The present invention is based upon the discovery that surface or surface layers of silicone catheters are rendered hydrophilic throughout a thin surface layer by contacting the catheter with N-vinyl pyrrolidone (NVP) monomer, in bulk or in solution and exposing the NVP and silicone to high dose rate ionizing radiation. Penetration of the NVP beyond a thin surface layer is prevented by controlling the dose and dose rate of ionizing radiation and the concentration of NVP.
The drawing illustrates a catheter of the type contemplated by the invention. The coating is shown best in FIG. 2 which is a section of FIG. 1.
Referring to the figures, therein is shown a catheter of the type described in my said co-pending application Ser. No. 417,053. Said catheter, generally designated as 1, is comprised of a plurality of component pieces, including a main tube 2 and a branch tube 3 having an inlet 4 associated therewith. The main tube 2 has an outlet piece 5 associated therewith. The main tube 2 has an air passageway 6 which extends throughout the length of the main tube and is formed in the wall of the main tube and is shown in FIG. 2. The catheter 1 is provided with an inflatable membrane 7, which is sealed around air outlets 8. For convenience, the membrane 7 is shown in FIG. 1 spaced apart from the tube 2. It is to be understood that, during use, the membrane 7 is adhered to the tube 2. Membrane 7 is inflated by means of air being introduced through inlet 4 and branch tube 3, air inlet 10 and air passage 6. The inlet portion 11 of the catheter 1 is provided with opposed inlet ports 12 to remove fluid from the body through passage 13 and through outlet 5.
The catheter 1 is formed by subjecting each component piece to ionizing radiation which varies along the length of the component piece. The dosage of ionizing radiation can be varied easily be selectively shielding and exposing portions of the component piece with respect to the source of ionizing radiation. For example, with reference to the main tube 2, the portion 2a, can be shielded from the source of ionizing radiation so that it is subjected to a negligible dose so that little or no crosslinking takes place. In contrast, portion 2b is subjected to a relatively high dose of ionizing radiation such as up to 20 megarads so that it is crosslinked to be mechanically stable. On the other hand, the portion 2c is subjected to an intermediate dosage of ionizing radiation such as about 0.5 to 3 megarads thereby rendering it relatively soft and pliant but mechanically strong and so that the inflatable membrane 8 is adhered to and crosslinked with the silicone in main tube 2. Similarly, portion 3a of side tube 3 and portion 5a of outlet 5 are shielded from the source of ionizing radiation so that it is subjected to none or a relatively low radiation dose, while portion 3b is subjected to a high dose of ionizing radiation to render it crosslinked and relatively hard. Portion 3c, like portion 3a, is shielded from the source of ionizing radiation so that subsequently when it is desired to join components 2, 3, 4 and 5, portions 3a and 2a as well as 2a and 5a will intercoalesce to form a seamless joint which, upon subsequent exposure to ionizing radiation, is crosslinked to form a unitary construction. Similarly, portion 3c is inserted into an opening in component 4 to contact uncrosslinked silicone to intercoalesce therewith and form a seamless joint which, upon exposure to subsequent ionizing radiation, forms a unitary construction.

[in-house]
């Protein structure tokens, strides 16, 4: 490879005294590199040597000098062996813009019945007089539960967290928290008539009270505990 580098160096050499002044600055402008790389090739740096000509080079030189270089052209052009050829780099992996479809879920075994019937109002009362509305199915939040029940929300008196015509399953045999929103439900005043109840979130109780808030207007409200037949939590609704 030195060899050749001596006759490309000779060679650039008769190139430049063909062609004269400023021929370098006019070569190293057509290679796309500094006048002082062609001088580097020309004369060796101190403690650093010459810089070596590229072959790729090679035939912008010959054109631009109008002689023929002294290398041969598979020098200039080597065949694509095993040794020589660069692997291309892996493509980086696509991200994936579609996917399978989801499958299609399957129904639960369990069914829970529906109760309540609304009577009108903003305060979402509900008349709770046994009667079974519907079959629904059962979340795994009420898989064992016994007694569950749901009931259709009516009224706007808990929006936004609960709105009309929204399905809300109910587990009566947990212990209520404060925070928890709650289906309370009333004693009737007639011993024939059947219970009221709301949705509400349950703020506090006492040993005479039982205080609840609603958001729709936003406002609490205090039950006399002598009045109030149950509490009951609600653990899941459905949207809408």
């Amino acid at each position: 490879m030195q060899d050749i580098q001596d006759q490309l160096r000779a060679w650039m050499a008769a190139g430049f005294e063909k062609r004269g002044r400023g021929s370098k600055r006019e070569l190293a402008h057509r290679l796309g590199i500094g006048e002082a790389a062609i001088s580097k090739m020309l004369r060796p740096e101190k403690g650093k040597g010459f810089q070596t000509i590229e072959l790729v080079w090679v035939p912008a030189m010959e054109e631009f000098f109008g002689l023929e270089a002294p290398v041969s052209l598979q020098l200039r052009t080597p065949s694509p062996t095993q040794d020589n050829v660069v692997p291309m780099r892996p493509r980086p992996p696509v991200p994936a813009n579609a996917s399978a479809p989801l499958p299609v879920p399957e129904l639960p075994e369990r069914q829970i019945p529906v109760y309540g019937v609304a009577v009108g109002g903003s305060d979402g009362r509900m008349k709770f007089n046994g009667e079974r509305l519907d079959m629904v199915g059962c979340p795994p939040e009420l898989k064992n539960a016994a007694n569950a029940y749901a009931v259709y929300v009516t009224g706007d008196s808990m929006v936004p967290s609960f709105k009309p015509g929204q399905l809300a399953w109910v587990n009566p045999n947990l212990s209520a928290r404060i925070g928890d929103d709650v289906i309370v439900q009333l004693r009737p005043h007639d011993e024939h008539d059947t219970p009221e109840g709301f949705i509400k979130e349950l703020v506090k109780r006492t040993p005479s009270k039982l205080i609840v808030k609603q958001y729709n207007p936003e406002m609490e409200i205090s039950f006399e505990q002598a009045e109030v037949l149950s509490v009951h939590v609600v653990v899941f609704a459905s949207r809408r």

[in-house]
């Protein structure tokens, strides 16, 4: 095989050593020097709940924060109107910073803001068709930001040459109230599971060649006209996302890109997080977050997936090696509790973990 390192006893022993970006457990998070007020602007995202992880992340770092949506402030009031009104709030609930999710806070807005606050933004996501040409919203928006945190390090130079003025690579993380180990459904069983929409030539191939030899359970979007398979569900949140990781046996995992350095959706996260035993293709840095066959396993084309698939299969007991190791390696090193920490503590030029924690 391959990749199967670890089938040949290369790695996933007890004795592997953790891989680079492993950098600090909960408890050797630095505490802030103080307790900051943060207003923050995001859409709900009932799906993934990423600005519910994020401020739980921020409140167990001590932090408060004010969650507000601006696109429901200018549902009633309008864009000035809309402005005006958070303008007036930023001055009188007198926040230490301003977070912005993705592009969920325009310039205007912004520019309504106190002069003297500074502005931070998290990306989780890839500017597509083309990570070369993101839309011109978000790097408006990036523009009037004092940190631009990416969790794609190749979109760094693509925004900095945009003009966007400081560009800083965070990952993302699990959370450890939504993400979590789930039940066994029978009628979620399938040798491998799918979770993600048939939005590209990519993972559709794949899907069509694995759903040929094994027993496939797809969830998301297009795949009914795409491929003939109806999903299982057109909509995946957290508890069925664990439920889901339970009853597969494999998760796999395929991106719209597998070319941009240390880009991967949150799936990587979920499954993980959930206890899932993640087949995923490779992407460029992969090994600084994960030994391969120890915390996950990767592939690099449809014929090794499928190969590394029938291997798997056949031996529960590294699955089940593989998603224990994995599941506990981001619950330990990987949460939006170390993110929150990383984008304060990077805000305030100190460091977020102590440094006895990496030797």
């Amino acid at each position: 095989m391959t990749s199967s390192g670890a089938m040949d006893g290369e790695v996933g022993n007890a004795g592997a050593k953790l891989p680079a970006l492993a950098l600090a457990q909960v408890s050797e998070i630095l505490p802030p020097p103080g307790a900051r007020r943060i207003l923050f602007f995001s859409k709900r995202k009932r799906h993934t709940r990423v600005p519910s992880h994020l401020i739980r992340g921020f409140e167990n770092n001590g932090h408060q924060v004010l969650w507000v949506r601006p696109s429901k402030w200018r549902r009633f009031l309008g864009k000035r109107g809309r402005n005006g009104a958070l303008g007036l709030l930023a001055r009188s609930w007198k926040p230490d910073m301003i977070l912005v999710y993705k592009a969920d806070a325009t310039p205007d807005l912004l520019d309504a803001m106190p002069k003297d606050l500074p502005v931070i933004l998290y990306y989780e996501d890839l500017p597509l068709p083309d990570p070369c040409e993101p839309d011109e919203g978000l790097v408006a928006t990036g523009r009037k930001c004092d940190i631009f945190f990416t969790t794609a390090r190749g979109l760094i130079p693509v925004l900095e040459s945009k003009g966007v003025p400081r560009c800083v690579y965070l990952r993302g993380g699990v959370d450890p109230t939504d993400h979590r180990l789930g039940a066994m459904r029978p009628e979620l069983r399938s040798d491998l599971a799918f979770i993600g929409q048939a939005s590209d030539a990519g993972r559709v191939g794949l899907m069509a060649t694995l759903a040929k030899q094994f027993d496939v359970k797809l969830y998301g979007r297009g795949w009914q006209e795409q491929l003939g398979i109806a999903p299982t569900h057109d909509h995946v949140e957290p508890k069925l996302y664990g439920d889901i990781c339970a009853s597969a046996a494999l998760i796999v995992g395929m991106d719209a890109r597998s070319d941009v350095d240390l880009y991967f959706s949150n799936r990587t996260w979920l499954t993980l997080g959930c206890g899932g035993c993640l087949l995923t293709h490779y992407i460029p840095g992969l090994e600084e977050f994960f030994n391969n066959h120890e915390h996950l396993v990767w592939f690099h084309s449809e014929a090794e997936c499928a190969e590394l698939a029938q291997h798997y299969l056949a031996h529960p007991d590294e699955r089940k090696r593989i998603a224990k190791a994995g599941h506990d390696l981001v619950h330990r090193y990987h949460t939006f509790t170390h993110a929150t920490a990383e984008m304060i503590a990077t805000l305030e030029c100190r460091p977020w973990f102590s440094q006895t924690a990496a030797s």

Suitable silicone polymeric material that may be used include homopolymers and interpolymers formed from difunctional disubstituted siloxanes, such as dimethyl siloxane, diethyl siloxane, vinyl methyl siloxane, vinylphenyl siloxane, methyl phenyl siloxane, and diphenyl siloxane: for example, poly [dimethyl co-vinylmethyl siloxane]poly [dimethyl co-phenylmethyl siloxane]. For best results, it is preferred to have a polymer of molecular weight 100,000 or more, containing fume silica as a reinforcing agent in an amount up to 60 weight percent. The silicone can contain other additives including pigments like titanium dioxide. Fume silica can be also usefully added to imporve the rheological characteristics of the raw polymer by imparting a yield stress so that the uncrosslinked material, after shaping, may be more readily separated from molding surfaces, and more effectively resists sag or creep until completely crosslinked.
In accordance with this invention, the surface of the catheter, formed as described above or by any other suitable process, is rendered hydrophilic. The hydrophilic surface is formed by immersing the catheter into a liquid monomer, which monomer can be grafted to the surface of the silicone to form a hydrophilic surface. The immersed catheter and monomer then are subjected to one or a few doses of ionizing radiation, totaling between 1 and 10 megarads. Generally, dose rates should be in the order of about 100,000 rads per second. Such dose rates are readily obtained with conventional electron accelerators, such as Van de Graaff accelerators, linear accelerators, etc. Upon removal from the liquid, the catheter is coated with a hydrophilic layer as evidenced by deep staining with toluidine blue and wettability by a film of water. The region where the graft has occurred becomes glossy and glass-like when dry and can be inserted into the body more readily in this condition than can the original rather tacky silicone surface.